Quietly, Allen Crabbe didn’t have a bad night for the Brooklyn Nets on Friday.
He knocked down 3-of-6 from long range, moved the ball better offensively than he has lately, did some work on the boards and handled starting at the 3 against the much larger Kyle Anderson about as well as could be expected.
Crabbe is a dilemma for the Nets because he’s not producing as well as he did last season — not even close, even in the throes of his slump last year — and that is combined with the fact he is Brooklyn’s highest-paid player with a player option for next season.
So you’re sort of forced to play him. But as Brooklyn fades from contention for a lower-tier playoff spot — the Nets now trail the eighth-place Orlando Magic by three games — at some point, a decision has to be made to start playing the kids.
Dzanan Musa is getting G League minutes, which is good for his development. But if the Nets continue to sink in the standings, it would be good for Musa — and Brooklyn — to start getting some minutes at the NBA level. Right now, those minutes are going to Crabbe.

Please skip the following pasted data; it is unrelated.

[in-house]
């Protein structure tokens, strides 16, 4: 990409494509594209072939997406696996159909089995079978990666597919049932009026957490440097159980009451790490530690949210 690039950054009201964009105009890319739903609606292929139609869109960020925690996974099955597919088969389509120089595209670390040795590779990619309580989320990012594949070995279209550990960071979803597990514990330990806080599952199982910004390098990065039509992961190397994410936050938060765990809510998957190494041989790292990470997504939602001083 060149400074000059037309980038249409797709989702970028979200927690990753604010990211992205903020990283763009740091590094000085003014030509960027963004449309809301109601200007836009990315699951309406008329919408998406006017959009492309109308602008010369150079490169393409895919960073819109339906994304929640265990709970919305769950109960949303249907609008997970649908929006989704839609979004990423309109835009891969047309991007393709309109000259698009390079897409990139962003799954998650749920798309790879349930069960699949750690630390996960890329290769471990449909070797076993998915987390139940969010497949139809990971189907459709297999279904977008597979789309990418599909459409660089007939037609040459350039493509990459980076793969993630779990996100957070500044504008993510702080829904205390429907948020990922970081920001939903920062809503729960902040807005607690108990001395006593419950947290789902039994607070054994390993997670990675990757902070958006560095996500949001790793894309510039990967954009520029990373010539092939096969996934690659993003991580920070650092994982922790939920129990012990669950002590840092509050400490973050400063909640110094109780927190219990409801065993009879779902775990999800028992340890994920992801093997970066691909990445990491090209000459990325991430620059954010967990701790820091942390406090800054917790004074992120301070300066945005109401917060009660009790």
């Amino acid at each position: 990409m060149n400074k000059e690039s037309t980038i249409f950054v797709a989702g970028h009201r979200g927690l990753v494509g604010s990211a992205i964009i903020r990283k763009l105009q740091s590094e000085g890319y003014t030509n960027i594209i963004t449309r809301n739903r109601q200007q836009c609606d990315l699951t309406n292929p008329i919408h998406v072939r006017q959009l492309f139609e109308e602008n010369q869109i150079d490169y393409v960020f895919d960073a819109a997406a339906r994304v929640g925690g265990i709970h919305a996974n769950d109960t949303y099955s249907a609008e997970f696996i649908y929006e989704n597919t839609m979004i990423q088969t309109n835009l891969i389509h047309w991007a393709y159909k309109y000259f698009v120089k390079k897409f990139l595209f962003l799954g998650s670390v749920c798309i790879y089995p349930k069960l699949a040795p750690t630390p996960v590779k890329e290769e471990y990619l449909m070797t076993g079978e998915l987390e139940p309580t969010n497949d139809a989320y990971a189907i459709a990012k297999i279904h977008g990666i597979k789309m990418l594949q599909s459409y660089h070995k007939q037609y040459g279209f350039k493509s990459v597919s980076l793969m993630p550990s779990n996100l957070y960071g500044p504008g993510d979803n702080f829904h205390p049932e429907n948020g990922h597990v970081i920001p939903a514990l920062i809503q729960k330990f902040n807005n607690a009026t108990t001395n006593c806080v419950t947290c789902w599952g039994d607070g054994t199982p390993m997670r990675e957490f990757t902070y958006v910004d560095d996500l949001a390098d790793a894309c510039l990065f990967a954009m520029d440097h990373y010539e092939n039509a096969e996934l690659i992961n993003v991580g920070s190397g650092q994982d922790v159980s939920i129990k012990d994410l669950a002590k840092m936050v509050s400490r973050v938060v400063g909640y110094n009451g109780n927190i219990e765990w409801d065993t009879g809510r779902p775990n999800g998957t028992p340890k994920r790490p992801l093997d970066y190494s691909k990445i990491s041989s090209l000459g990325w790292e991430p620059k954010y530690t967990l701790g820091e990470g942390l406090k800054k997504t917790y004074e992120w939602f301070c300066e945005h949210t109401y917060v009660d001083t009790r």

Veteran savvy with a side of inexplicable decisions. That’s been Jared Dudley‘s M.O. this season, with the latter evidenced by taking a needless foul with 1.8 second remaining in a four-point game.
At what point does a stretch 4 become just a too-small guy playing at the power forward spot while offering almost no rebounding and zero offense?
Dudley is now shooting 36.6 percent overall and 29.9 percent from 3-point range and it feels like his last make from deep was a very long time ago.
It wasn’t — he made one against the Philadelphia 76ers on Sunday — but that’s his only make in 10 attempts over the last six games.
Are we nearing the point where Dudley is just stealing minutes from rookie Rodions Kurucs? If not, when do we get there?
Ed Davis was again very solid for the Brooklyn Nets with his touch around the rim and his rebounding.
While the idea runs counter to small-ball pace-and-space philosophy, I can’t help but be intrigued by the idea of Davis at the 5 and Jarrett Allen as a big 4.
If Allen could get more consistency on his jump shot, that could be something the Nets could consider as a counter to teams like Memphis, which goes 7-foot-1, 6-foot-11 and 6-foot-9 across its starting frontcourt.
Davis against Marc Gasol with Allen on Jaren Jackson Jr. sounds like a better alternative than running a bunch of 6-foot-7 guys at Jackson.